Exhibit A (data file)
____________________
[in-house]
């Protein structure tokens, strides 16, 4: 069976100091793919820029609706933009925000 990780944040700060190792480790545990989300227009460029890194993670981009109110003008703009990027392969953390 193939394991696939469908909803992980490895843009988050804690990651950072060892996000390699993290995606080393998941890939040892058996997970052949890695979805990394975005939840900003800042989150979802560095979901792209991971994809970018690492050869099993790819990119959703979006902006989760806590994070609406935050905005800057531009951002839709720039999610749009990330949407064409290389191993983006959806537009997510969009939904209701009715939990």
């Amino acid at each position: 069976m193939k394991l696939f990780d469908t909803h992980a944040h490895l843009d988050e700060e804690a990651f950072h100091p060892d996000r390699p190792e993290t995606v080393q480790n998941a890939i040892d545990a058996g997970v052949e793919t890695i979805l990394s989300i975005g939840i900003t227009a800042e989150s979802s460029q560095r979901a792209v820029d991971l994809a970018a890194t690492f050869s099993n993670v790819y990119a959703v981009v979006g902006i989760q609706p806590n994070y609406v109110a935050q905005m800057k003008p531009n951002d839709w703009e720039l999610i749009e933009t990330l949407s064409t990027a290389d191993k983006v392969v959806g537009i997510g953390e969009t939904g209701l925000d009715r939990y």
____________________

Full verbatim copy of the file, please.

[in-house]
């Protein structure tokens, strides 16, 4: 069976100091793919820029609706933009925000 990780944040700060190792480790545990989300227009460029890194993670981009109110003008703009990027392969953390 193939394991696939469908909803992980490895843009988050804690990651950072060892996000390699993290995606080393998941890939040892058996997970052949890695979805990394975005939840900003800042989150979802560095979901792209991971994809970018690492050869099993790819990119959703979006902006989760806590994070609406935050905005800057531009951002839709720039999610749009990330949407064409290389191993983006959806537009997510969009939904209701009715939990």
């Amino acid at each position: 069976m193939k394991l696939f990780d469908t909803h992980a944040h490895l843009d988050e700060e804690a990651f950072h100091p060892d996000r390699p190792e993290t995606v080393q480790n998941a890939i040892d545990a058996g997970v052949e793919t890695i979805l990394s989300i975005g939840i900003t227009a800042e989150s979802s460029q560095r979901a792209v820029d991971l994809a970018a890194t690492f050869s099993n993670v790819y990119a959703v981009v979006g902006i989760q609706p806590n994070y609406v109110a935050q905005m800057k003008p531009n951002d839709w703009e720039l999610i749009e933009t990330l949407s064409t990027a290389d191993k983006v392969v959806g537009i997510g953390e969009t939904g209701l925000d009715r939990y």